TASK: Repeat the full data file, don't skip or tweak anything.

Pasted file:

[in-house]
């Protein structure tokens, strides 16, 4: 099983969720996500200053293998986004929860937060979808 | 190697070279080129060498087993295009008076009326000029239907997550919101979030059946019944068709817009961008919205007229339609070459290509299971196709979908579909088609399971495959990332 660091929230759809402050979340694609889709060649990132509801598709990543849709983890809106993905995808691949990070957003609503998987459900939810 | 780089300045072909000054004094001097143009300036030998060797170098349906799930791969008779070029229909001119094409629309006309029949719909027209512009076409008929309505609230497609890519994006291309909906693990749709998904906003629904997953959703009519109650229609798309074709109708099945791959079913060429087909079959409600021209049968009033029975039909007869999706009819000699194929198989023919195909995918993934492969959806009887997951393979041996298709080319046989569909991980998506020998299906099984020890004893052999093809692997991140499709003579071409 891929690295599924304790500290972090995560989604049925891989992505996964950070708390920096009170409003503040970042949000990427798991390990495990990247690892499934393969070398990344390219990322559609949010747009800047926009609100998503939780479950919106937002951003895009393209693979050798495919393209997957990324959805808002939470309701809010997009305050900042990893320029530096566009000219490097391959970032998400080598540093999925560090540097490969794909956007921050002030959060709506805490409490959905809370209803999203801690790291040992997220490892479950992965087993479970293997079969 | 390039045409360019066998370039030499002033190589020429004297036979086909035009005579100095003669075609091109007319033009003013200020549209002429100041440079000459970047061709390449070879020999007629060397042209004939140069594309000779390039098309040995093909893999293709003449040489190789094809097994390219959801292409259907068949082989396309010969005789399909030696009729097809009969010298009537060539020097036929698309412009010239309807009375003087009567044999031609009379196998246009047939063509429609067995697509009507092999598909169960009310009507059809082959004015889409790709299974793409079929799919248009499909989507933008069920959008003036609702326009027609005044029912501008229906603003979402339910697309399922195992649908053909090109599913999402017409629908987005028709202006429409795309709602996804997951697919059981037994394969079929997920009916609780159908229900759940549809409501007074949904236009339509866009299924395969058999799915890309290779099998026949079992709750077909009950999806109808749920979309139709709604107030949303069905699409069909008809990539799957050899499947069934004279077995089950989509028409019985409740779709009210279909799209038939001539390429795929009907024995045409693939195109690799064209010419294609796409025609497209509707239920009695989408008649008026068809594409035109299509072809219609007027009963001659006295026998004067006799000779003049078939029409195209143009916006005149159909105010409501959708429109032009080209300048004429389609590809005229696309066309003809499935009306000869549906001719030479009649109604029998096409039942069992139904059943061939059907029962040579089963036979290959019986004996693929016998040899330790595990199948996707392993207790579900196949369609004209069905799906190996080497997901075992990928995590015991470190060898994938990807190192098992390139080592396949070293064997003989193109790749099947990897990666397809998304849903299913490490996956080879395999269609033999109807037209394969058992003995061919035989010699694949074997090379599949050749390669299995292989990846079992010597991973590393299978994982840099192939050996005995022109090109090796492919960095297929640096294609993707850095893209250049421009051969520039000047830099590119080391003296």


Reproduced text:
[in-house]
């Protein structure tokens, strides 16, 4: 099983969720996500200053293998986004929860937060979808 | 190697070279080129060498087993295009008076009326000029239907997550919101979030059946019944068709817009961008919205007229339609070459290509299971196709979908579909088609399971495959990332 660091929230759809402050979340694609889709060649990132509801598709990543849709983890809106993905995808691949990070957003609503998987459900939810 | 780089300045072909000054004094001097143009300036030998060797170098349906799930791969008779070029229909001119094409629309006309029949719909027209512009076409008929309505609230497609890519994006291309909906693990749709998904906003629904997953959703009519109650229609798309074709109708099945791959079913060429087909079959409600021209049968009033029975039909007869999706009819000699194929198989023919195909995918993934492969959806009887997951393979041996298709080319046989569909991980998506020998299906099984020890004893052999093809692997991140499709003579071409 891929690295599924304790500290972090995560989604049925891989992505996964950070708390920096009170409003503040970042949000990427798991390990495990990247690892499934393969070398990344390219990322559609949010747009800047926009609100998503939780479950919106937002951003895009393209693979050798495919393209997957990324959805808002939470309701809010997009305050900042990893320029530096566009000219490097391959970032998400080598540093999925560090540097490969794909956007921050002030959060709506805490409490959905809370209803999203801690790291040992997220490892479950992965087993479970293997079969 | 390039045409360019066998370039030499002033190589020429004297036979086909035009005579100095003669075609091109007319033009003013200020549209002429100041440079000459970047061709390449070879020999007629060397042209004939140069594309000779390039098309040995093909893999293709003449040489190789094809097994390219959801292409259907068949082989396309010969005789399909030696009729097809009969010298009537060539020097036929698309412009010239309807009375003087009567044999031609009379196998246009047939063509429609067995697509009507092999598909169960009310009507059809082959004015889409790709299974793409079929799919248009499909989507933008069920959008003036609702326009027609005044029912501008229906603003979402339910697309399922195992649908053909090109599913999402017409629908987005028709202006429409795309709602996804997951697919059981037994394969079929997920009916609780159908229900759940549809409501007074949904236009339509866009299924395969058999799915890309290779099998026949079992709750077909009950999806109808749920979309139709709604107030949303069905699409069909008809990539799957050899499947069934004279077995089950989509028409019985409740779709009210279909799209038939001539390429795929009907024995045409693939195109690799064209010419294609796409025609497209509707239920009695989408008649008026068809594409035109299509072809219609007027009963001659006295026998004067006799000779003049078939029409195209143009916006005149159909105010409501959708429109032009080209300048004429389609590809005229696309066309003809499935009306000869549906001719030479009649109604029998096409039942069992139904059943061939059907029962040579089963036979290959019986004996693929016998040899330790595990199948996707392993207790579900196949369609004209069905799906190996080497997901075992990928995590015991470190060898994938990807190192098992390139080592396949070293064997003989193109790749099947990897990666397809998304849903299913490490996956080879395999269609033999109807037209394969058992003995061919035989010699694949074997090379599949050749390669299995292989990846079992010597991973590393299978994982840099192939050996005995022109090109090796492919960095297929640096294609993707850095893209250049421009051969520039000047830099590119080391003296």